Then came NC and the whole world changed.Huge bodies of knowledge demanded by experts.Science alone13 strands.later reduced to 7 and then to 4 as the experts ideas became unworkable .Similar for other subjects. You had to teach all the subjects decreed in the week ,meaning they were reduced to 40 minute slots with some subject reduced.such as PE and Art and D&T.
What went most was flexibility,,no longer a choice of where and when but aformatting of a fixed timetable..English /maths had to be taught and you couldnt wander. You were expected to be doing that when the head arrived in your class.....combined to the arrival of Ofsted.
Out went joint timetables and in came lack of time and inability to revisit areas to check reinforcement and understanding....In came new text books..later out went text books,In came computing in the class..later in came computer suites..........all of this dictated from above and most due to 'experts' who supposedly informed those who directed teachers/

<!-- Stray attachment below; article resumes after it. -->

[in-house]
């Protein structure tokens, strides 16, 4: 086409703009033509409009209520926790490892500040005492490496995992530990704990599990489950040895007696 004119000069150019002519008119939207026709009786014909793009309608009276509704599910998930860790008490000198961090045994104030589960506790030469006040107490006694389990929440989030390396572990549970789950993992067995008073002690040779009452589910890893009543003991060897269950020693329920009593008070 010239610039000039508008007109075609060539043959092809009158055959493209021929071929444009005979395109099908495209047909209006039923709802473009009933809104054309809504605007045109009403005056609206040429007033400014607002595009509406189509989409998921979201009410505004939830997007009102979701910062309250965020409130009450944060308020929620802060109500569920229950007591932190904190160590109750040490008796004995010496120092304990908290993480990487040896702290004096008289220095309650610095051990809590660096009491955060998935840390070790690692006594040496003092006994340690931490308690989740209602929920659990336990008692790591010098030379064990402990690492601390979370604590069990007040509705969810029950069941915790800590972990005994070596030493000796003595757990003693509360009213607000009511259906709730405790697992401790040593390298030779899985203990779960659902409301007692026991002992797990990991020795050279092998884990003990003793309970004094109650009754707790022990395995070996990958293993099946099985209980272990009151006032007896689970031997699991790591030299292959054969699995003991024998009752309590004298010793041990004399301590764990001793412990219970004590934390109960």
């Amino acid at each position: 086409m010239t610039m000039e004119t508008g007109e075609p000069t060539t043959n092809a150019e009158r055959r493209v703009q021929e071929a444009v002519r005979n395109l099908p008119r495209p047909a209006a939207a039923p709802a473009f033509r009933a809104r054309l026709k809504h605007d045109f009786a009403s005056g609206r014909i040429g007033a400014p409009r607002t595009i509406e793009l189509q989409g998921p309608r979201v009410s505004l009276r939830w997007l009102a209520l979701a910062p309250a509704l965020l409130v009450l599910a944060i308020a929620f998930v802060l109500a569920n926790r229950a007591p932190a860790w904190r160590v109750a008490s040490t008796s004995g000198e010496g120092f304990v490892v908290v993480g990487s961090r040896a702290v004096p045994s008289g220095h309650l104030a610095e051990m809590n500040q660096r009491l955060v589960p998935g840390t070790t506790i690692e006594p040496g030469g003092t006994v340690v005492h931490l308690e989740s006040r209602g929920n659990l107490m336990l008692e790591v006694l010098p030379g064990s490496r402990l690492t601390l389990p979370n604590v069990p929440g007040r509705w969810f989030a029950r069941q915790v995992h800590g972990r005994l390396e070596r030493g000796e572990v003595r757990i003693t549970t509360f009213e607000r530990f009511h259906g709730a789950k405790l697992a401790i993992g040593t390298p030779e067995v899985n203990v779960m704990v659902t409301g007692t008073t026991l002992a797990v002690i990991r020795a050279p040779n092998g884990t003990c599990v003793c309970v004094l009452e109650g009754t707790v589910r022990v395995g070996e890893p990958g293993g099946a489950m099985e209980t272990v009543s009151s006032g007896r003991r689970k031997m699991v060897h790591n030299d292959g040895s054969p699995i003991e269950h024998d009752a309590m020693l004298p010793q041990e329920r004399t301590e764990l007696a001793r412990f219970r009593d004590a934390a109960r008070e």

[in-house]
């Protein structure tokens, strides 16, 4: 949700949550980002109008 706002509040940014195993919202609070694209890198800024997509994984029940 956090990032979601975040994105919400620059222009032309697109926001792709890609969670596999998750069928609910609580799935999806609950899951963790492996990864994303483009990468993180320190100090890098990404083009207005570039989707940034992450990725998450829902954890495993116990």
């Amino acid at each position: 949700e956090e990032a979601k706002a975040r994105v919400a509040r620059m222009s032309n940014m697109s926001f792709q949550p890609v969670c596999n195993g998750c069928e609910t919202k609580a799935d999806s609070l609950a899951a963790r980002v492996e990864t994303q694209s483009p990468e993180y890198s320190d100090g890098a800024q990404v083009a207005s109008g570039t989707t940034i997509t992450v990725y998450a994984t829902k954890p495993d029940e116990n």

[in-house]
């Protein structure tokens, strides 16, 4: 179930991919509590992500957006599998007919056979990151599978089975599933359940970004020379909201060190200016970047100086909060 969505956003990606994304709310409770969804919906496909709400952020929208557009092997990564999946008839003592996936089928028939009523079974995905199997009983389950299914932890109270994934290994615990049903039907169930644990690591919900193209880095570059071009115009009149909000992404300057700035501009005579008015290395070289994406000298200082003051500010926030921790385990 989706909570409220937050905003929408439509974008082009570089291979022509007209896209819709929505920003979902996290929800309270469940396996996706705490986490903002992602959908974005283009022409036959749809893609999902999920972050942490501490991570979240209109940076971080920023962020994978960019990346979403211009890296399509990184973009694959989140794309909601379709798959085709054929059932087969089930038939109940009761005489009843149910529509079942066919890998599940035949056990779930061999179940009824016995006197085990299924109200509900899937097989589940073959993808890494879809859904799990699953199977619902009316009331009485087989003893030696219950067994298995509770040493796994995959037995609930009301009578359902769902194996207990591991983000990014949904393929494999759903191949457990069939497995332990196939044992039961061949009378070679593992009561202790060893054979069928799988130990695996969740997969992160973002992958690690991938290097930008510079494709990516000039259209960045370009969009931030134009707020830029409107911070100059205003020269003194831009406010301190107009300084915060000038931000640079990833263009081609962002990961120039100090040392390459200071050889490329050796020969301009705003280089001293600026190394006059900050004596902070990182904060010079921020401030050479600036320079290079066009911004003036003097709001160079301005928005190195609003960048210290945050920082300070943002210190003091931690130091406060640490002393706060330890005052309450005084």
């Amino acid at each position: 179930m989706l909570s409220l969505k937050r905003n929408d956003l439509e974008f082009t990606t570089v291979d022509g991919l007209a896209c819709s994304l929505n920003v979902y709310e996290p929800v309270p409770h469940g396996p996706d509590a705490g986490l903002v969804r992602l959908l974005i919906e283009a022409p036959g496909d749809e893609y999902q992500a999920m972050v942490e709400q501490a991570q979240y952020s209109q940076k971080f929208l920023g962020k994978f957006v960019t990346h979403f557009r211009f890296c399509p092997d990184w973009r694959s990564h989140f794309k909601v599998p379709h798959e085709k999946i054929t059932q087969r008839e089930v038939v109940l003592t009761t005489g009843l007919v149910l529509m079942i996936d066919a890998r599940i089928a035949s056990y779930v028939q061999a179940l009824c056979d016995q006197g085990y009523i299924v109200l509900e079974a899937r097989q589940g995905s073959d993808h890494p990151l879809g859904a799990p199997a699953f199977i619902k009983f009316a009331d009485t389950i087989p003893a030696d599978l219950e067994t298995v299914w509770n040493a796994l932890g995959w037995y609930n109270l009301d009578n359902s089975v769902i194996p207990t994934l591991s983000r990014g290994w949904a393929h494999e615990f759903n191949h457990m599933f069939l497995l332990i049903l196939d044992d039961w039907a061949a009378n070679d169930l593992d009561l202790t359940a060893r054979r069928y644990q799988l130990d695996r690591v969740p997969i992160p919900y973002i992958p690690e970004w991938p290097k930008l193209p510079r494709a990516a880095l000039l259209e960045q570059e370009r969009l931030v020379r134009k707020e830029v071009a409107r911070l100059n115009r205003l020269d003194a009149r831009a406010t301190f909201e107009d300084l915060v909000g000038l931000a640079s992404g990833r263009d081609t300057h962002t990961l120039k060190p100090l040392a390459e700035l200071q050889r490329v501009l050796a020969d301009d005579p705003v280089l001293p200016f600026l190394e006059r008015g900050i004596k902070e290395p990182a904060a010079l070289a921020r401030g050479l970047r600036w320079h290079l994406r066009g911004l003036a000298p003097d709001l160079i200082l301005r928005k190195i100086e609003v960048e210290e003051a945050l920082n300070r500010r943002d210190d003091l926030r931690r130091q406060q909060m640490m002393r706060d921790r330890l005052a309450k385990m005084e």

So who write the curriculum? Not a clue..but the present one is still changing and mainly due to politicians pursuing a view and I assume a way to save money,allied to trying to get the country to look good, based upon standards in other parts of the world,in which the social criteria is ignored by the those who want to reach such standards.
The NC for A&D, and also for DT, was written by knobheads, who preceded Gove.
It was then followed to the letter by further HOD knobheads who should've known better.
I came into teaching from industry and still have many friends in industry. A common belief in industry. both when I left and currently, is that those leaving education (from all levels) do not have the skills and knowledge needed by employers.